Canadian Forces Seeks New Recruits: Are you Ready, and Are They?

Earlier this year, the Canadian Forces launched their ‘Ready When You Are’ Campaign, the first marketing campaign in four years. Ogilvy & Mather media, the ad agency responsible for many public advertisement campaigns for the Department of National Defense (DND), the Royal Canadian Mounted Policed (RCMP), and Veteran’s Affairs produced the 30 and 60 second ad spots for the Canadian Forces (CF). They will be on the air until June, and so far have been well received by current service members and non-commissioned viewers.

CF_Commercial
A shot from the ‘Ready When You Are’ video campaign.

From a philosophical perspective, the ad is more inclusive than previous campaigns. It appeals to individuals who want to ‘make the world a safer place’, rather than those who want to ‘fight’. Cinematically, the ads are appealing as well. They are beautifully shot, the sound track is surreal, and they contain just the right mix of heart-jerking and adrenaline pumping action shots. However, 148,474 YouTube likes will not mean much to the DND. The pressing question is, will it work?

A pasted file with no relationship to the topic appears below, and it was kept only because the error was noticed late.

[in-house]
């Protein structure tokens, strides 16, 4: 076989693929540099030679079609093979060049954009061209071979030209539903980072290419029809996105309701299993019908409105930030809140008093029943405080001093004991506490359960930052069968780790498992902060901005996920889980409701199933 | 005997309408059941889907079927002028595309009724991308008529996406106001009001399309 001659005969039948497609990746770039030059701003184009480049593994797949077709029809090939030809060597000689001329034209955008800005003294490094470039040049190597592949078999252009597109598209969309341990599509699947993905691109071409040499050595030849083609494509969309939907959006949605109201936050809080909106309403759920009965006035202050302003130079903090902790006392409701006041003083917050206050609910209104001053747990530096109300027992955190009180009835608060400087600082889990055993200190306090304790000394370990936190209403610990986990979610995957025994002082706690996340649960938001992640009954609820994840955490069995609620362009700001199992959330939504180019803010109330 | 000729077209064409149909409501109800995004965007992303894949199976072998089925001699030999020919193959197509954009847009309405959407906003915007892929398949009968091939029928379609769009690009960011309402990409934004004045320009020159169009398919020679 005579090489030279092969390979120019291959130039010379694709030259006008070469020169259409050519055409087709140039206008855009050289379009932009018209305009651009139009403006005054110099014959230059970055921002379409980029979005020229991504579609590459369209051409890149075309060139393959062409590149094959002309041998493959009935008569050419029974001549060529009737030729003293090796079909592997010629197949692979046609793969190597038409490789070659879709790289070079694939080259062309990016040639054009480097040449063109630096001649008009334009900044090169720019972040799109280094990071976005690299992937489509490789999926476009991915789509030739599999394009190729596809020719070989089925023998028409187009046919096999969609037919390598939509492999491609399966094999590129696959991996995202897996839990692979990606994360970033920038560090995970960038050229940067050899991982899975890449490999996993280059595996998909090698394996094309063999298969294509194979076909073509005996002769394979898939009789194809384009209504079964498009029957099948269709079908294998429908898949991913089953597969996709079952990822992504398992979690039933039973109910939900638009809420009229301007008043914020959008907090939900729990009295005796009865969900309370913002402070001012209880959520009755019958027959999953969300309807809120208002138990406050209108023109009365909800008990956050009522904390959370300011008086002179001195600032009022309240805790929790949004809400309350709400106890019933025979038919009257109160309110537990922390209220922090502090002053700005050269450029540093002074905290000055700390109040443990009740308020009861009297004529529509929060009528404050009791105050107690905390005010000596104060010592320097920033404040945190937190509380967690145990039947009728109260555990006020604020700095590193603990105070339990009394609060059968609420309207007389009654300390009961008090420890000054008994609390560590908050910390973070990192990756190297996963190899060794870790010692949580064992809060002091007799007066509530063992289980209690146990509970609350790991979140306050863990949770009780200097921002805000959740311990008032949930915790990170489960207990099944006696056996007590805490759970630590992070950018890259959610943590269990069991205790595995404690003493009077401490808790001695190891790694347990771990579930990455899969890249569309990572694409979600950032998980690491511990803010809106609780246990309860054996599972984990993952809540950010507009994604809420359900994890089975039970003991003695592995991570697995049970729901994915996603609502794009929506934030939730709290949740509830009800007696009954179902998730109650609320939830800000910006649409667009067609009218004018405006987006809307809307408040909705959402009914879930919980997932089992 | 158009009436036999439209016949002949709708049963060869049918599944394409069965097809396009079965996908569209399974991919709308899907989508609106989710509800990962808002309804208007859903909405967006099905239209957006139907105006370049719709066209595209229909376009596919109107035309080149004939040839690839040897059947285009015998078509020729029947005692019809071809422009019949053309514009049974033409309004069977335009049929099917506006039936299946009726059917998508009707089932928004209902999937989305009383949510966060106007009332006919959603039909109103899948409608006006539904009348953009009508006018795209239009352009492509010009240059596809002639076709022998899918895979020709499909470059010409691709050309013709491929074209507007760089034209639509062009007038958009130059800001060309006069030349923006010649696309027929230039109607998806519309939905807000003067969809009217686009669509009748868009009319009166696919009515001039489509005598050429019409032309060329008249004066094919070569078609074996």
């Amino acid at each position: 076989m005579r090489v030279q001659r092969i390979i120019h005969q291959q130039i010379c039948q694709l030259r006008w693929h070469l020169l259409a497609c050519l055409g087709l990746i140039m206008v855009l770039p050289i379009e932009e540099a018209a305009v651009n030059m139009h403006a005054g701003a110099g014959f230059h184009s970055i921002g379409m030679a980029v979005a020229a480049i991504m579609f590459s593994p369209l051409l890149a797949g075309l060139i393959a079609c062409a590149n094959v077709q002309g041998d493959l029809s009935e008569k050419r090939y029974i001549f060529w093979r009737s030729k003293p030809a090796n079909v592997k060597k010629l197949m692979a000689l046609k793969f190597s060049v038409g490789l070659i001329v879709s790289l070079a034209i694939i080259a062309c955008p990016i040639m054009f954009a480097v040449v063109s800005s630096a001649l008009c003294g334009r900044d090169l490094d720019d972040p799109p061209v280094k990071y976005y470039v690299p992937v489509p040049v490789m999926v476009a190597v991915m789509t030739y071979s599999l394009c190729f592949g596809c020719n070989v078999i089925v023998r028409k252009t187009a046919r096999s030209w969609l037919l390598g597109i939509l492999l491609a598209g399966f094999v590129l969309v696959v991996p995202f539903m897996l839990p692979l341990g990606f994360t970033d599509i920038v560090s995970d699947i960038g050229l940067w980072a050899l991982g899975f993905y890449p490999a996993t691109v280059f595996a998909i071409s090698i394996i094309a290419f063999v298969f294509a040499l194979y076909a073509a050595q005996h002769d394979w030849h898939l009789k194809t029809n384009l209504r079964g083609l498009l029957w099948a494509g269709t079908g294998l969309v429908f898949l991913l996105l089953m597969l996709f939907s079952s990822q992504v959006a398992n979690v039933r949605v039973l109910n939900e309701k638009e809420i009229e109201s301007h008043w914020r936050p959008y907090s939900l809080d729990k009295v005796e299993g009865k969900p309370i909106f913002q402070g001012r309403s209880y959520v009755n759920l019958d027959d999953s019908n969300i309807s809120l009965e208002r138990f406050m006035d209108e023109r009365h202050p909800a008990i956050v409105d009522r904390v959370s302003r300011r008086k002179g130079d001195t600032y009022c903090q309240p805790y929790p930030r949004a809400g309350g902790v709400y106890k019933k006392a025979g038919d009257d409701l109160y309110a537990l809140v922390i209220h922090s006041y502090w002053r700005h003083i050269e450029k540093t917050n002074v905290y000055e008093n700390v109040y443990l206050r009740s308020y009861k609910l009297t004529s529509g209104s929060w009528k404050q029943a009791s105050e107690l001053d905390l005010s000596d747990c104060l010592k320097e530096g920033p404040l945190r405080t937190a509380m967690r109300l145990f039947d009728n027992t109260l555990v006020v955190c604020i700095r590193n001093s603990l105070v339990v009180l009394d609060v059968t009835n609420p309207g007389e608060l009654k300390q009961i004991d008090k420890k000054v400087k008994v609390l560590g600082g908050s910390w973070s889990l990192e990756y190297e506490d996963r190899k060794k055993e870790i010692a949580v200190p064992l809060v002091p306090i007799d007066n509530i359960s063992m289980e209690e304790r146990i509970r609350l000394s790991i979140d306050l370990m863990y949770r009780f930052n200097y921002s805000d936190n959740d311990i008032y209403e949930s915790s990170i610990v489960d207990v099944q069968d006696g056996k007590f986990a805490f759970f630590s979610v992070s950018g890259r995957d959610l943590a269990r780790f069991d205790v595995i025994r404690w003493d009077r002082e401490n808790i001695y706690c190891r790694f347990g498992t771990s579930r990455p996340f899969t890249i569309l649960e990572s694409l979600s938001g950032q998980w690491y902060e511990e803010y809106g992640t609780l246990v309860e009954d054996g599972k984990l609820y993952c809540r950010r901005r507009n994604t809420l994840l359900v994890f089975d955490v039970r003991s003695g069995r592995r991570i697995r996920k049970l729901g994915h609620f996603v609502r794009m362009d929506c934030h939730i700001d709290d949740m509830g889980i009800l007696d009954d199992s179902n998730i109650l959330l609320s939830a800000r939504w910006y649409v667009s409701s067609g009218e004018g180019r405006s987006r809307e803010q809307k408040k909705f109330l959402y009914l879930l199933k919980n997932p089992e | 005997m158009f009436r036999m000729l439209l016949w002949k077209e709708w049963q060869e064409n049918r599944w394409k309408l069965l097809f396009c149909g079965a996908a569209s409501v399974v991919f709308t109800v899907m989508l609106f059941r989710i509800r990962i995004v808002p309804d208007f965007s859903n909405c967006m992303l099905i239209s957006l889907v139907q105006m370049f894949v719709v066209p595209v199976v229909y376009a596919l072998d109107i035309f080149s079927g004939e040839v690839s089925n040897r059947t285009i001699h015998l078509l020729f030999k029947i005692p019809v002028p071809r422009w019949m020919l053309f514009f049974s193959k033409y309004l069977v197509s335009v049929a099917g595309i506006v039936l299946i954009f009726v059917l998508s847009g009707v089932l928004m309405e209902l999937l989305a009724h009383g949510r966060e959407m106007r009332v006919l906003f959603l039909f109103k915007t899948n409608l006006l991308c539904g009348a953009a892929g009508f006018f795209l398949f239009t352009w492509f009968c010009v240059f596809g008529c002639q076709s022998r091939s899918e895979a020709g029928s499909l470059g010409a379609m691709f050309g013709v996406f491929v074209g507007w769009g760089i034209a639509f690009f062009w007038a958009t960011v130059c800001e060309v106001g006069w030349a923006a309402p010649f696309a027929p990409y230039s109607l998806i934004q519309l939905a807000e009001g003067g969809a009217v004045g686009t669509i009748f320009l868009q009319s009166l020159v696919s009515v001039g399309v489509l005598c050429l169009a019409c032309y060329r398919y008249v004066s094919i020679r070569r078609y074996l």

Budget cuts, closures, and lowered targets

For the ad campaign to work, recruits need to join. This may be an uphill battle, as reports indicate that interest in employment with the CF is low. A recent marketing report from Simon Fraser University explains that youth are pushed away from the CF, as they feel ‘alienated’ or ‘patronized’ by the military’s image. Additionally, a DND report published in April outlines over one thousand full-time and reserve occupational shortages.